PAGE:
Forward Momentum Carries Hope for 2014
This past year may have been a turning point for markets covered by the publications in the Scranton Gillette/SGC Horizon stable. Business reports were up across the board compared to 2012.
What each worries about, however, are external forces that continue to dampen the ability to accurately project construction activity for this year: lack of leadership from the federal government on infrastructure, continued financial distress at state and local levels, and anemic economy and job markets.
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All markets project solid expectations for business growth, and each says 2014 will be better than 2013. Remodeling continues to be the strongest of the groups reporting, but the others are close behind. Even new-home construction extends high hopes for 2014 business.
The forecast extends across all regions, with New England providing a slightly more upbeat outlook. Construction firms in that region—comprised of Maine, New Hampshire, Vermont, Massachetts, Rhode Island, and Connecticut—expect a “good” year after leading the nation in 2013 with the only “average” year. All other regions expect 2014 to be “average.”
Every market segment surveyed expects good contract volume growth this year. Remodeling, again, has the most positive outlook. Seven out of 10 expect contract volume to be greater this year compared to last, and when the 9 percent who expect volume decreases are subtracted, the net is 62.6 percent. The next closest markets are nonresidential with a net of 45 percent, and homebuilding at 47.7 percent. To round out the growth numbers, water was 31.6 percent net and transportation 17.4 percent.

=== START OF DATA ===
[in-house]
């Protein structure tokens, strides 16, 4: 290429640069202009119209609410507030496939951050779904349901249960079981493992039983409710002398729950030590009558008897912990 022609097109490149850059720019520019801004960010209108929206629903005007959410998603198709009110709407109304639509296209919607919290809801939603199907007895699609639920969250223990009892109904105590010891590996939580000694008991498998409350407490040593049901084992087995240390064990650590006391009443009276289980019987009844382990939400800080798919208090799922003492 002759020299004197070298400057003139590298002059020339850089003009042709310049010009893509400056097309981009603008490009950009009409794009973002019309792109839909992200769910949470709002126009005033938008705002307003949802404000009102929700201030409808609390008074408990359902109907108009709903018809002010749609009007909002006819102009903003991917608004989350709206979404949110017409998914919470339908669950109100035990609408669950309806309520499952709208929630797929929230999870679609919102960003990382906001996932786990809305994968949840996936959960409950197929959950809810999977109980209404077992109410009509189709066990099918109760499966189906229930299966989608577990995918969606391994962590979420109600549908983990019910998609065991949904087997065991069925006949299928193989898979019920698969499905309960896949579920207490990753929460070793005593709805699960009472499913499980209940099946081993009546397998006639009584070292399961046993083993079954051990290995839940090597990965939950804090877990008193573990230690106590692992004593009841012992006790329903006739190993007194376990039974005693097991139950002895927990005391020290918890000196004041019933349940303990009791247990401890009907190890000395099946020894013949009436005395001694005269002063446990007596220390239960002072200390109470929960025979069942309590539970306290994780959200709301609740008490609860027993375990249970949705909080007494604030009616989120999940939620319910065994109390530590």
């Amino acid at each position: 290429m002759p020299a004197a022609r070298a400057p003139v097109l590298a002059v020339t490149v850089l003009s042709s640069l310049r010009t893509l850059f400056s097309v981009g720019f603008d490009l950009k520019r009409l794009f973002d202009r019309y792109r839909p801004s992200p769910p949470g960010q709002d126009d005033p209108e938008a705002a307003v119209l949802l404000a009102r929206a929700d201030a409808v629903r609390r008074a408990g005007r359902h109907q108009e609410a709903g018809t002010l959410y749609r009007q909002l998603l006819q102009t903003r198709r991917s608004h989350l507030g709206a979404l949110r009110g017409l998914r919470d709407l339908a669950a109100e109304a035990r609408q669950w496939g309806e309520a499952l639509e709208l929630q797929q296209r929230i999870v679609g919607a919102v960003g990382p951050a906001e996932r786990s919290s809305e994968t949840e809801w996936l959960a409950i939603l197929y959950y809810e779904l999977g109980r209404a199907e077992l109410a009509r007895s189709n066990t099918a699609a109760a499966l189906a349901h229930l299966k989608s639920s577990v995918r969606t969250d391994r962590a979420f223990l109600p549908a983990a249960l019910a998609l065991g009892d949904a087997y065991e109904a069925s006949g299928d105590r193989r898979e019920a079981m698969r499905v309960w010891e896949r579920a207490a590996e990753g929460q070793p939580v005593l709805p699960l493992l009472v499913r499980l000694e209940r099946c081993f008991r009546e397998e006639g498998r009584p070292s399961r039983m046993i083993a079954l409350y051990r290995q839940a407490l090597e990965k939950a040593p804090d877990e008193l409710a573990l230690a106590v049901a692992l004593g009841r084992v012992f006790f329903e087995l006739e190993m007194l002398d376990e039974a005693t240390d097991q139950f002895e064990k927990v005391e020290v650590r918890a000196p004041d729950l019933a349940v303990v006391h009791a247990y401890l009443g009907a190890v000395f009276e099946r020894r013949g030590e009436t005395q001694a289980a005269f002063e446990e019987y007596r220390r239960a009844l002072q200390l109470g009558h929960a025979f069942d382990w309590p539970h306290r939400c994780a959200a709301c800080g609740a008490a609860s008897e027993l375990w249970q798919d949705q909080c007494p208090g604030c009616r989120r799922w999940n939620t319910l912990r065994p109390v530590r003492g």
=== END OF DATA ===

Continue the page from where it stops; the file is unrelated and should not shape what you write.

As an aggregate, markets reported a net of 34.7 percent (48.9 percent expecting revenue growth minus 14.2 percent expecting a decline). The Great Lakes region has the strongest expectations with a net of 39.5 percent.
Competition for construction projects remains constant, with 17.9 percent of respondents citing “intensely competitive” markets. Last year, that number was 16.5 percent. An additional 51.5 percent say they are operating in “very” competive situations, up from 47.7 percent last year.
Respondents expect bid prices to continue inching up. A net of 57.8 percent (63 percent expecting higher prices minus 5.2 percent expecting lower prices) compares to last year’s net of 49.6 percent (56.5 percent minus 6.9 percent). The most optimistic market, and the one most needing to regain profitability, is home building: 72.2 percent expect bid-price increases minus 2.4 percent expecting delines leaves a net of 69.8 percent.
Material-price expectations are even more pronounced, with a net of 80 percent expecting higher prices in 2014 (82.9 percent minus 0.9 percent).
Firm health improved markedly last year. In 2012, about half of respondents said their construction firms were in “very good” or “good” overall health. In 2013, that percentage grew to 60 percent. Transportation has the largest percentage of healthy firms, with 62 percent reporting “very good” or “good.”
Methodology: Each magazine sent email invititations to its subscriber base, inviting participation on an online survey. More than 2,000 responded. Respondents by market include nonresidential, 425; fleet managers, 272; home builders, 388; remodelers, 181; transportation, 405; water infrastructure, 409.